Now moving on to the egg drop we need to look at force = mass X acceleration. 

Acceleration:  the increase of speed or velocity
Force:  is a push or pull upon an object resulting from the object's interaction with another object.

Finding Force and differences in Weight
If your mass is 50 kg on earth what is your mass on the moon? 

If your weight is 50 kg on earth what is your weight on the moon if the moon’s gravitational pull is 1/6 of that on the earth?

F = m x g     (Newtons)
Force = mass (kg) x gravitational pull  (m/s2)

On the earth 50 kg x 9.8 m/s2 =

On the moon 50 kg x 1.6 m/s2 =


Weigh yourself and convert your pounds to kg. 
1 pound = 0.45 kg

So,   80 pounds (lb)   x            __0.45 kg__  = 36.29 kg
                                                                                    1 lb

Now using the equation above find your weight on the moon. 

Station 2
Talk about Energy

First law of Thermodynamics: No new matter is being created nor destroyed, it only changes form

Second law of Thermodynamics:  everything is going toward a state of disorder  (like if you leave your bike outside in the rain it starts to rust and decay)

What is the difference between potential and kinetic energy? 
(Show a America’s Funniest videos of people on bikes)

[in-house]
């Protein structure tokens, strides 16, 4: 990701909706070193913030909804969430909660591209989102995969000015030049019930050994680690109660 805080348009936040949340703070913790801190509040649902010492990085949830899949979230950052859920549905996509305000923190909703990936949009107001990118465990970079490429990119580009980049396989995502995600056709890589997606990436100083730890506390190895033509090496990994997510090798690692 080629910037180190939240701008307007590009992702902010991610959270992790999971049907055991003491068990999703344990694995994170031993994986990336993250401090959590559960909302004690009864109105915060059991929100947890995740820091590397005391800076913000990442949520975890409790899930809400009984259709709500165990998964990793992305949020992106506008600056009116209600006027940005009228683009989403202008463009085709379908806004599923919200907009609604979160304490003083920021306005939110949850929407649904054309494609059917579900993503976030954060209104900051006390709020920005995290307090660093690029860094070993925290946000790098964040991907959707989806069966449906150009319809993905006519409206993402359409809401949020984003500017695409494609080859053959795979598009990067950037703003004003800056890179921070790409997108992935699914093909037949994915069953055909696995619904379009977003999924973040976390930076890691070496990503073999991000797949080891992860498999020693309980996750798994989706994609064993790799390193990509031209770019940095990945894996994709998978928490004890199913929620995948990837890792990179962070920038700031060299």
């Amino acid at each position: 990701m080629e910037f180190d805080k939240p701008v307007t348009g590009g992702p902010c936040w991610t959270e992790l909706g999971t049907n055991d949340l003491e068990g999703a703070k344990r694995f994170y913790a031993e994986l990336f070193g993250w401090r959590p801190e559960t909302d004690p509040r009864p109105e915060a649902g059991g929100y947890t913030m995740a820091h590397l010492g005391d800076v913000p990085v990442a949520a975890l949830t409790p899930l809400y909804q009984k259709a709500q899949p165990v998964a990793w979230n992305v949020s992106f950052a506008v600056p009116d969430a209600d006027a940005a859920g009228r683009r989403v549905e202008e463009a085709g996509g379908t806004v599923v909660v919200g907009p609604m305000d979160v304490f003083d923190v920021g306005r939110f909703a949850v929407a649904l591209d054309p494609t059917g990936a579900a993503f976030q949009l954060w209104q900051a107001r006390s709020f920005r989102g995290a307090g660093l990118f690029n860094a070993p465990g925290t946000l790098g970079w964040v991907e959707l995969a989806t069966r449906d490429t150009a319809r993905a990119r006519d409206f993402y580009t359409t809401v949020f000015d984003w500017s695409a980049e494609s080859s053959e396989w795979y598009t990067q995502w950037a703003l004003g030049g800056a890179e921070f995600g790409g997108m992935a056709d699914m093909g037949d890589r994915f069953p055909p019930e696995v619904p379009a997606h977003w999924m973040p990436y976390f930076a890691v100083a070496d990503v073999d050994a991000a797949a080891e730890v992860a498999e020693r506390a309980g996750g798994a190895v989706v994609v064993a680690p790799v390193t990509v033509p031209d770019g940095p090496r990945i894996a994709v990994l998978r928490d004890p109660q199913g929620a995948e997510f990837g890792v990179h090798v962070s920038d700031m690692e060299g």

Potential energy is energy that is stored due to the objects position.  Like a boulder on top of a hill.

Kinetic energy is energy in motion.  The boulder rolling down the  hill.

(Have students design roller coasters, water flumes, or bobsled flume, and label on the roller coaster, etc., where potential energy and kinetic energy are located during the ride).  Need large sheets of paper and pencils, crayons, maybe markers. 

Station 3
Talk about how energy changes form from electrical, to sound, thermal, light, heat. 
Maybe have them come up with ways energy changes form in a comic strip or pictures and tell each other how their energy changed form. 
Ex)  Plant absorbs energy from the sun, changes it to sugar, then plant decays, now it is oil or coal, then coal or oil is burned, emits heat and gives off light


Then you can give students time to either form teams or individually start creating a contraption for their egg next week.  You will need to gather materials for their contraptions. 




THE EGG DROP